A small and passionate group protested the transfer of convicted child killer Terri-Lynne McClintic in Maple Creek on Friday.

McClintic was recently transferred to the Okimaw Ohci Healing Lodge southeast of the Nekaneet First Nation. She pleaded guilty to first-degree murder in the death of eight-year-old Tori Stafford in 2010. She was sentenced to life in prison with no chance of parole for 25 years.

Protestors want McClintic to spend her sentence in a maximum security prison, rather than at the minimum to medium security healing lodge.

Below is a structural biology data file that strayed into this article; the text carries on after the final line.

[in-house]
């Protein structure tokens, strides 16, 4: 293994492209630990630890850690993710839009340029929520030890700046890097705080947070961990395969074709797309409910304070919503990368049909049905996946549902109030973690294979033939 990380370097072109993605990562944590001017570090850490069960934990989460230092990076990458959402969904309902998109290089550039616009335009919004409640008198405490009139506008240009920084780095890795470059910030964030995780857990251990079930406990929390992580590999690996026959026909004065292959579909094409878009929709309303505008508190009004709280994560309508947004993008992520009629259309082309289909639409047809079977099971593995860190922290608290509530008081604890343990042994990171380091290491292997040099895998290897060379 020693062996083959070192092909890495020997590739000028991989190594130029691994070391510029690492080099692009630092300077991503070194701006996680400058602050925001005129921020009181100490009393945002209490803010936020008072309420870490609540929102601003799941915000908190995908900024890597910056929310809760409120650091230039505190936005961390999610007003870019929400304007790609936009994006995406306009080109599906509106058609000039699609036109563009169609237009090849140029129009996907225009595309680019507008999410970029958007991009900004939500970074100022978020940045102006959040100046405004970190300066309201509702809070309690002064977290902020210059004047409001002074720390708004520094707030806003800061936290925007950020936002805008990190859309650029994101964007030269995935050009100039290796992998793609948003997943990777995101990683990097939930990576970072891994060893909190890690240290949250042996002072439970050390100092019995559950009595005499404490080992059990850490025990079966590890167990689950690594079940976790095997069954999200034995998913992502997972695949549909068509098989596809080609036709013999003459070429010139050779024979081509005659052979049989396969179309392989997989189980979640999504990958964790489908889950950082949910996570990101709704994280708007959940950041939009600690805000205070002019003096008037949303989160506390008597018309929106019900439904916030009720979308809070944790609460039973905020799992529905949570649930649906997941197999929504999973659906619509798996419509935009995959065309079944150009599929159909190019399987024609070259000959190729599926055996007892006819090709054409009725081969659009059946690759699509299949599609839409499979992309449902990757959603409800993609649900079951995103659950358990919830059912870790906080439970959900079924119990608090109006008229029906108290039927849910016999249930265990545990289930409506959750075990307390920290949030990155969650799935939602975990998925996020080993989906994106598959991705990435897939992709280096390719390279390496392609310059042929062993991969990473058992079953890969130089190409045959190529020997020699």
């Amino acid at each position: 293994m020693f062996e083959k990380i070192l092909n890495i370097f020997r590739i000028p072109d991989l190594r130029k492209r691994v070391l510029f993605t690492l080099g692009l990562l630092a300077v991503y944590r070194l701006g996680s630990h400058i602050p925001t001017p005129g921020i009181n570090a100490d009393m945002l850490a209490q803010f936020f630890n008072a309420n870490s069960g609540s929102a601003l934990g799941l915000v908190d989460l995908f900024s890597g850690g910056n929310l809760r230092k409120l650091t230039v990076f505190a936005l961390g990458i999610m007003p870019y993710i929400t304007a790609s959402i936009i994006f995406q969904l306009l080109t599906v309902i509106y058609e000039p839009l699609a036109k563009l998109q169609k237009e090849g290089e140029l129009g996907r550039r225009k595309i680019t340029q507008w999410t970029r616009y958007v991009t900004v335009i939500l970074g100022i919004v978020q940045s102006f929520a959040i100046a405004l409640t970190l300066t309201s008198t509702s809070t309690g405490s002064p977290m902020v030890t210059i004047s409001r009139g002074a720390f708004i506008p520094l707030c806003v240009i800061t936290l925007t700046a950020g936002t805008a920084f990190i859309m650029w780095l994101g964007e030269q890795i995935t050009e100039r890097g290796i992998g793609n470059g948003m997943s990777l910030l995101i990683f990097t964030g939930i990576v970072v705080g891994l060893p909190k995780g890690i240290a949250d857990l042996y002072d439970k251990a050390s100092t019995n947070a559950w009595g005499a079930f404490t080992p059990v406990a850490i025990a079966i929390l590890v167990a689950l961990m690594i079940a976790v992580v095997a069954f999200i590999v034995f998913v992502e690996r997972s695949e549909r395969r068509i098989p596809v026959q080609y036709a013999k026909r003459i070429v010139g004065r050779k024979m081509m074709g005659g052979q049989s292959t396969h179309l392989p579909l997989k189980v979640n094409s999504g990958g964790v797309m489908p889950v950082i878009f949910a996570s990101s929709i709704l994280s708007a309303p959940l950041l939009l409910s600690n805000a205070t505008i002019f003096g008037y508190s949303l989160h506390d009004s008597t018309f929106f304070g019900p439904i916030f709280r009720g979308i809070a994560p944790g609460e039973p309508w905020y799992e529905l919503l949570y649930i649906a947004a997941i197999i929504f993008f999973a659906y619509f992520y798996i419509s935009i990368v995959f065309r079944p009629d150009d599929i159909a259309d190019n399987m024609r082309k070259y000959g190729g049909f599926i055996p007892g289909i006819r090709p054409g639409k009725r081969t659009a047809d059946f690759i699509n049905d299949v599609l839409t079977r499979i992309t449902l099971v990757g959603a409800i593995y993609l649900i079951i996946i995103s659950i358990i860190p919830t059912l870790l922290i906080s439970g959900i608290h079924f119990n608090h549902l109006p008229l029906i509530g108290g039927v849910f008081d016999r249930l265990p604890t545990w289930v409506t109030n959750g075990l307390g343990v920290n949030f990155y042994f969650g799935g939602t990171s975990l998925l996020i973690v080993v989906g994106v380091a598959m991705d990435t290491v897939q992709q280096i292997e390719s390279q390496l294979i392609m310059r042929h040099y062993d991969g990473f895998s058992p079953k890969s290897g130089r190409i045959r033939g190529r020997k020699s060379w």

Demonstrators, including Tori’s father Rodney Stafford, also protested at Parliament Hill on Friday. Stafford says McClintic’s transfer is giving his daughter’s killer a free pass.

Claire McNab, a former warden at the healing lodge, says safety and security are very high, just like any other correctional facility.

“The healing lodge follows all the same policies and procedures as every other prison in Canada based on the security level that they’re at,” she said. “I would say there are even some more rules there because of the traditional and cultural healings that we have.”

The protestors say they plan to continue until McClintic is transferred back to a maximum security facility.